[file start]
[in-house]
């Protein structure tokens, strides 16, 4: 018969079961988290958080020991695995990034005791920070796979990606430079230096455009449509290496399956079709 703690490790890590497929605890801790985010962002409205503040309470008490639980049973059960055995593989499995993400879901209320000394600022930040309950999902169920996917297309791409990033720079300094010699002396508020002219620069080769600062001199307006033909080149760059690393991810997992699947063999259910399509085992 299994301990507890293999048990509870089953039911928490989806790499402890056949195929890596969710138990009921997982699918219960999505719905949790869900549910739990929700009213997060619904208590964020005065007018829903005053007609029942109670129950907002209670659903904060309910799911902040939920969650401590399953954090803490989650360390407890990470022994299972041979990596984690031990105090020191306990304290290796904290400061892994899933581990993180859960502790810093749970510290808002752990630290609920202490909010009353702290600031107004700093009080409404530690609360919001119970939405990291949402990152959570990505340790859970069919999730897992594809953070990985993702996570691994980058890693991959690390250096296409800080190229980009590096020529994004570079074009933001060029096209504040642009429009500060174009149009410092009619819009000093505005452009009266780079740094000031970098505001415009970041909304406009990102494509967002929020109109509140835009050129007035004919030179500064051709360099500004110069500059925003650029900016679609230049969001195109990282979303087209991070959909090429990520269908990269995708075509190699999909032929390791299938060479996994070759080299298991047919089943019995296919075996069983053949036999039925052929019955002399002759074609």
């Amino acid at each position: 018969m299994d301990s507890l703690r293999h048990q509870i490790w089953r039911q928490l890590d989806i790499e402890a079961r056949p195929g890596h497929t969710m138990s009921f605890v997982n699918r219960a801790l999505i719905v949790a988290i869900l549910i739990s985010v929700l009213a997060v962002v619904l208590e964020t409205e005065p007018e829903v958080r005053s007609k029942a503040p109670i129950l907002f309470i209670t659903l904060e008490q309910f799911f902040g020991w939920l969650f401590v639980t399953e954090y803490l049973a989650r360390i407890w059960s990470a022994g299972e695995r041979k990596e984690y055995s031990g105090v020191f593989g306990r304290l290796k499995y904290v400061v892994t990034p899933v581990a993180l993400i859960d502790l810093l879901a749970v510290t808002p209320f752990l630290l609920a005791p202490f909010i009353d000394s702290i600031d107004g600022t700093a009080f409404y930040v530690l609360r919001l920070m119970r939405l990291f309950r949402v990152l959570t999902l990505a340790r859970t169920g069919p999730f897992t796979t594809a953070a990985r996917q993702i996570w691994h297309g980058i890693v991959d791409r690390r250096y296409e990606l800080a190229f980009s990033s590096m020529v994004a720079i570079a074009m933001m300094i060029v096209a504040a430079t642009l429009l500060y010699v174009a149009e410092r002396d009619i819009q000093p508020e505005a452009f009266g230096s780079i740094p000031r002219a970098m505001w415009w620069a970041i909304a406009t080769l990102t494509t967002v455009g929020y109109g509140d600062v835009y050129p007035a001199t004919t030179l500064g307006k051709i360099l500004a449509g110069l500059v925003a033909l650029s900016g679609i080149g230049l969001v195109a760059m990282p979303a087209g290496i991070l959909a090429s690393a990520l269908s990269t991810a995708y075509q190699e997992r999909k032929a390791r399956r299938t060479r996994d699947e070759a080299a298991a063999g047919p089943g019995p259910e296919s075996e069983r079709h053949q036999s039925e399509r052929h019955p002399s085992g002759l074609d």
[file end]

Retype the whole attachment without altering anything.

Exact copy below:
[in-house]
């Protein structure tokens, strides 16, 4: 018969079961988290958080020991695995990034005791920070796979990606430079230096455009449509290496399956079709 703690490790890590497929605890801790985010962002409205503040309470008490639980049973059960055995593989499995993400879901209320000394600022930040309950999902169920996917297309791409990033720079300094010699002396508020002219620069080769600062001199307006033909080149760059690393991810997992699947063999259910399509085992 299994301990507890293999048990509870089953039911928490989806790499402890056949195929890596969710138990009921997982699918219960999505719905949790869900549910739990929700009213997060619904208590964020005065007018829903005053007609029942109670129950907002209670659903904060309910799911902040939920969650401590399953954090803490989650360390407890990470022994299972041979990596984690031990105090020191306990304290290796904290400061892994899933581990993180859960502790810093749970510290808002752990630290609920202490909010009353702290600031107004700093009080409404530690609360919001119970939405990291949402990152959570990505340790859970069919999730897992594809953070990985993702996570691994980058890693991959690390250096296409800080190229980009590096020529994004570079074009933001060029096209504040642009429009500060174009149009410092009619819009000093505005452009009266780079740094000031970098505001415009970041909304406009990102494509967002929020109109509140835009050129007035004919030179500064051709360099500004110069500059925003650029900016679609230049969001195109990282979303087209991070959909090429990520269908990269995708075509190699999909032929390791299938060479996994070759080299298991047919089943019995296919075996069983053949036999039925052929019955002399002759074609």
């Amino acid at each position: 018969m299994d301990s507890l703690r293999h048990q509870i490790w089953r039911q928490l890590d989806i790499e402890a079961r056949p195929g890596h497929t969710m138990s009921f605890v997982n699918r219960a801790l999505i719905v949790a988290i869900l549910i739990s985010v929700l009213a997060v962002v619904l208590e964020t409205e005065p007018e829903v958080r005053s007609k029942a503040p109670i129950l907002f309470i209670t659903l904060e008490q309910f799911f902040g020991w939920l969650f401590v639980t399953e954090y803490l049973a989650r360390i407890w059960s990470a022994g299972e695995r041979k990596e984690y055995s031990g105090v020191f593989g306990r304290l290796k499995y904290v400061v892994t990034p899933v581990a993180l993400i859960d502790l810093l879901a749970v510290t808002p209320f752990l630290l609920a005791p202490f909010i009353d000394s702290i600031d107004g600022t700093a009080f409404y930040v530690l609360r919001l920070m119970r939405l990291f309950r949402v990152l959570t999902l990505a340790r859970t169920g069919p999730f897992t796979t594809a953070a990985r996917q993702i996570w691994h297309g980058i890693v991959d791409r690390r250096y296409e990606l800080a190229f980009s990033s590096m020529v994004a720079i570079a074009m933001m300094i060029v096209a504040a430079t642009l429009l500060y010699v174009a149009e410092r002396d009619i819009q000093p508020e505005a452009f009266g230096s780079i740094p000031r002219a970098m505001w415009w620069a970041i909304a406009t080769l990102t494509t967002v455009g929020y109109g509140d600062v835009y050129p007035a001199t004919t030179l500064g307006k051709i360099l500004a449509g110069l500059v925003a033909l650029s900016g679609i080149g230049l969001v195109a760059m990282p979303a087209g290496i991070l959909a090429s690393a990520l269908s990269t991810a995708y075509q190699e997992r999909k032929a390791r399956r299938t060479r996994d699947e070759a080299a298991a063999g047919p089943g019995p259910e296919s075996e069983r079709h053949q036999s039925e399509r052929h019955p002399s085992g002759l074609d």